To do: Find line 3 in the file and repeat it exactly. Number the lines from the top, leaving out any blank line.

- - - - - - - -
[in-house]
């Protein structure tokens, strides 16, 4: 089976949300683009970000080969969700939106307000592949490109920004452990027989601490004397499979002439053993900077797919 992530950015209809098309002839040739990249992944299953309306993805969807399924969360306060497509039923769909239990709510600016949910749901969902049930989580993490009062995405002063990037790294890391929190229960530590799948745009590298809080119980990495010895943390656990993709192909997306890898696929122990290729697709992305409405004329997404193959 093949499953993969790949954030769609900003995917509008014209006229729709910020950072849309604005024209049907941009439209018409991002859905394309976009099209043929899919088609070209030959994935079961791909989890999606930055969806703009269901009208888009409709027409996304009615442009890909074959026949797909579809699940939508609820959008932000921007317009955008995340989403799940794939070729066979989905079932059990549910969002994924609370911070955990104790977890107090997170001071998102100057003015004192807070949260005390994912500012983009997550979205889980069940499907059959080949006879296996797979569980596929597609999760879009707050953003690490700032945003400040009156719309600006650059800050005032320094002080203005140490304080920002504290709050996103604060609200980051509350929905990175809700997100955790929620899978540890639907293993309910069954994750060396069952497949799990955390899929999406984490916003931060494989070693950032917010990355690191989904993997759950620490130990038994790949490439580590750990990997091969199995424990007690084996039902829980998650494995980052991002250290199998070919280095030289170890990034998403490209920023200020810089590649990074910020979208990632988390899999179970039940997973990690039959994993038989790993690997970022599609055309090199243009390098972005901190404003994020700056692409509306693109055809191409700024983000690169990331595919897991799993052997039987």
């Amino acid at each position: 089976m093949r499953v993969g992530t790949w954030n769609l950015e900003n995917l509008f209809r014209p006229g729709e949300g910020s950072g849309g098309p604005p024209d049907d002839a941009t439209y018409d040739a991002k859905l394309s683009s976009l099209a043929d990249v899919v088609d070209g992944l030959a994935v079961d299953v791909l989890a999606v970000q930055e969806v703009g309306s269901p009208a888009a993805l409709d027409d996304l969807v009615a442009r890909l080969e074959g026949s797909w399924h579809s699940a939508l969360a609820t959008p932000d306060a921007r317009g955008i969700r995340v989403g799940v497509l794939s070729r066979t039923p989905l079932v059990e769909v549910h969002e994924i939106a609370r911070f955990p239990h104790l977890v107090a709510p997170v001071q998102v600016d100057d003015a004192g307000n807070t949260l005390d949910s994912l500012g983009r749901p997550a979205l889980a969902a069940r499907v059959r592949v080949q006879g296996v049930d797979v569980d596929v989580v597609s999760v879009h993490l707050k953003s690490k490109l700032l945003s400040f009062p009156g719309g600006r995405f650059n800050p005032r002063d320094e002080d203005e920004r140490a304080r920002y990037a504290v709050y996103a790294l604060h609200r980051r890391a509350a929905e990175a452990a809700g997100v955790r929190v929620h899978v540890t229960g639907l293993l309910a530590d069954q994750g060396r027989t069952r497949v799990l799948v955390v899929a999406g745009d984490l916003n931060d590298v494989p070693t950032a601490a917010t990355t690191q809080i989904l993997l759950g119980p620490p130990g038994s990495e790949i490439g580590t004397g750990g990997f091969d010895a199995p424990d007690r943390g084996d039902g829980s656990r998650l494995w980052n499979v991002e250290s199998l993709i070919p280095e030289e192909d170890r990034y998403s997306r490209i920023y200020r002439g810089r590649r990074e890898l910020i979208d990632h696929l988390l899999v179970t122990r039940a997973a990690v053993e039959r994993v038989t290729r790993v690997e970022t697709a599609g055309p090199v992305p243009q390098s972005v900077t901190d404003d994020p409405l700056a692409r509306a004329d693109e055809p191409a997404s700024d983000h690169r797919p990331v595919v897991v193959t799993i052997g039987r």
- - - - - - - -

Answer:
């Amino acid at each position: 089976m093949r499953v993969g992530t790949w954030n769609l950015e900003n995917l509008f209809r014209p006229g729709e949300g910020s950072g849309g098309p604005p024209d049907d002839a941009t439209y018409d040739a991002k859905l394309s683009s976009l099209a043929d990249v899919v088609d070209g992944l030959a994935v079961d299953v791909l989890a999606v970000q930055e969806v703009g309306s269901p009208a888009a993805l409709d027409d996304l969807v009615a442009r890909l080969e074959g026949s797909w399924h579809s699940a939508l969360a609820t959008p932000d306060a921007r317009g955008i969700r995340v989403g799940v497509l794939s070729r066979t039923p989905l079932v059990e769909v549910h969002e994924i939106a609370r911070f955990p239990h104790l977890v107090a709510p997170v001071q998102v600016d100057d003015a004192g307000n807070t949260l005390d949910s994912l500012g983009r749901p997550a979205l889980a969902a069940r499907v059959r592949v080949q006879g296996v049930d797979v569980d596929v989580v597609s999760v879009h993490l707050k953003s690490k490109l700032l945003s400040f009062p009156g719309g600006r995405f650059n800050p005032r002063d320094e002080d203005e920004r140490a304080r920002y990037a504290v709050y996103a790294l604060h609200r980051r890391a509350a929905e990175a452990a809700g997100v955790r929190v929620h899978v540890t229960g639907l293993l309910a530590d069954q994750g060396r027989t069952r497949v799990l799948v955390v899929a999406g745009d984490l916003n931060d590298v494989p070693t950032a601490a917010t990355t690191q809080i989904l993997l759950g119980p620490p130990g038994s990495e790949i490439g580590t004397g750990g990997f091969d010895a199995p424990d007690r943390g084996d039902g829980s656990r998650l494995w980052n499979v991002e250290s199998l993709i070919p280095e030289e192909d170890r990034y998403s997306r490209i920023y200020r002439g810089r590649r990074e890898l910020i979208d990632h696929l988390l899999v179970t122990r039940a997973a990690v053993e039959r994993v038989t290729r790993v690997e970022t697709a599609g055309p090199v992305p243009q390098s972005v900077t901190d404003d994020p409405l700056a692409r509306a004329d693109e055809p191409a997404s700024d983000h690169r797919p990331v595919v897991v193959t799993i052997g039987r």